IT’S ALL GETTING very real now. There was a bite about the final practice match in Gdynia. Ireland were even practising penalties.
And, duly, Giovanni Trapattoni was in quite a reflective mood. If also a state of readiness.
“I am not [exactly] excited. I am a little tense. But I want to keep a level of tension. A manager has to. It keeps the players [on edge]. It’s a positive tension.”
So, indeed, is the atmosphere around the camp.
“We are very well. Fresh in mind, fresh in body. I think one day after the Budapest game, there was a bit of a strange atmosphere. But I saw this morning, we were back to normal.”
“In every competition, one or two days before — even the Champions League final — it is a little bit tense. I think we are conscious of our quality, though. Remember, we have good quality, good balance, good mentality, our strength.”
Not to mention a full-strength team. Trapattoni all but confirmed — as many have been expecting — that the side which started the Hungary will indeed play against Croatia.
“I think, without the surprise or the injury, sure I’ve called back the same XI.”
He also insisted that there has never been a doubt about Shay Given’s fitness, after the goalkeeper finally completed a full training session yesterday for the first time since going off at half-time against Hungary.
“I had no doubt about that [Given’s ability to train]. He can play.”
As for the team they will play, Trapattoni stated that Croatia’s perceived superiority won’t have any bearing on Sunday. “They are before us in the ranking. Many players play in England, Germany. Our team know their opponent but no result is confirmed until the match is played.”
He responded to questions about replicating Greece’s feat from Euro 2004 on a similarly sagacious note.
“In the life, never say never. Obviously, it’s easy to dream. But, after that, there is 90 minutes, 90 minutes, 90 minutes. After six games, maybe the dream comes true?”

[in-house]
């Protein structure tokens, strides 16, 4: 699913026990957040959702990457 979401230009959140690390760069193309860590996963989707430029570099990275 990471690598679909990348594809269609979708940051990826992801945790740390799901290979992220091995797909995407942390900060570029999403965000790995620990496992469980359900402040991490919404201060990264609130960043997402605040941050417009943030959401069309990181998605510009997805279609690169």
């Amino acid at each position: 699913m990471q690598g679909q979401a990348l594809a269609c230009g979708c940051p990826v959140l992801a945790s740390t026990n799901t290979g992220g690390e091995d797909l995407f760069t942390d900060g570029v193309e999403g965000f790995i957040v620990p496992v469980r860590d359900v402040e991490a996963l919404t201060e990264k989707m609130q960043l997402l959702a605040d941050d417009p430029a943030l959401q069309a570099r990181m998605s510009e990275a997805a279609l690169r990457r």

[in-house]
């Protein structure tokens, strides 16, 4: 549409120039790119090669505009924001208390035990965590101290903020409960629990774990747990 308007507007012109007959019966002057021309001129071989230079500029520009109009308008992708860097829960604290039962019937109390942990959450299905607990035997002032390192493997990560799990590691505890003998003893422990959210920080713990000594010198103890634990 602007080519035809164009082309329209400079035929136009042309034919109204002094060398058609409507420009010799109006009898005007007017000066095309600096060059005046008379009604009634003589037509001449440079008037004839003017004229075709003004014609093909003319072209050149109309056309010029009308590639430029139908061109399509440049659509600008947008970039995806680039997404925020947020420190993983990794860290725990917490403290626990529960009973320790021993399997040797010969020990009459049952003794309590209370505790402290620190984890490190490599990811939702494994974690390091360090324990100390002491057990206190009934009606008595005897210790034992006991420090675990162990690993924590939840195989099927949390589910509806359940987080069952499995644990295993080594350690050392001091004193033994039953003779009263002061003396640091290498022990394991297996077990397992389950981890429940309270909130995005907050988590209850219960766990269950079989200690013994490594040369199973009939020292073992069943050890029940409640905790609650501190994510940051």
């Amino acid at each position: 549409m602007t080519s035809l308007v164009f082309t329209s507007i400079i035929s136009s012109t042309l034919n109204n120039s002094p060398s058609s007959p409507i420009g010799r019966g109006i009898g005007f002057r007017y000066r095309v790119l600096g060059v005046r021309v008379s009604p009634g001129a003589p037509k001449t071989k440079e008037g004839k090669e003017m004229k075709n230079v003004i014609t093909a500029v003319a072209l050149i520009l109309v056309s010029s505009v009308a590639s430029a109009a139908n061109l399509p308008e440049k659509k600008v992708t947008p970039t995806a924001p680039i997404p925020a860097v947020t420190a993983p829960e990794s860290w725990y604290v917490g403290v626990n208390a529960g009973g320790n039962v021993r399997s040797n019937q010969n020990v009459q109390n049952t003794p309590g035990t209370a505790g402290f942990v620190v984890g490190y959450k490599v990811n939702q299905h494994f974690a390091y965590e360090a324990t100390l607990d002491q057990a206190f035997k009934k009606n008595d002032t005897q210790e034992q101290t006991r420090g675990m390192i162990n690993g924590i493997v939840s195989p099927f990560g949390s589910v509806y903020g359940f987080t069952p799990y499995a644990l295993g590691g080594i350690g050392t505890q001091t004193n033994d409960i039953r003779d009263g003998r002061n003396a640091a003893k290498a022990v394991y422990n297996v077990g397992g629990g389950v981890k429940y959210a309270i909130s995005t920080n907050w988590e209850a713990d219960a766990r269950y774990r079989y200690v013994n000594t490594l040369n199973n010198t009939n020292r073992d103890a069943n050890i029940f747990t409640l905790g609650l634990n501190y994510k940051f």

Trapattoni, meanwhile, also got quite sentimental about the number of Irish fans who have travelled… and talked about them in quite an endearing, possessive way.
“I always repeat to the players: you must be proud of our country, our people. They have made a big sacrifice: the money, the travel, the trip. The players know this. I repeated this before training. Obviously football is only 90 minutes, we guarantee our people total 100% attitude.
“I clarified, also, what I want of them [the squad]. I said they have important duty: to give all that’s possible to do to win. For Ireland, for our team, for our people it’s important.
Ireland boss Giovanni Trapattoni with Richard Dunne earlier. Pic: Inpho
If anyone was expecting Trapattoni to be sentimental about his age, though, they could think again. When it was put to the manager that Sunday’s game will make the oldest manager to have ever taken charge of a team at the European Championships, he responded with a quip.
“For me, it’s as if I was 20. I am fresh. Above all, I am always hungry for news, information. I watch every game so I can discover another little situation. I always want to know new things so I can discover another little situation, to know new things that I didn’t know before.
“The general, before the war, said: ‘only the man who is not curious about the next news is old.”
“I feel I can start the game. If I go back 15 years, I can play.”
How’s that for a state of readiness?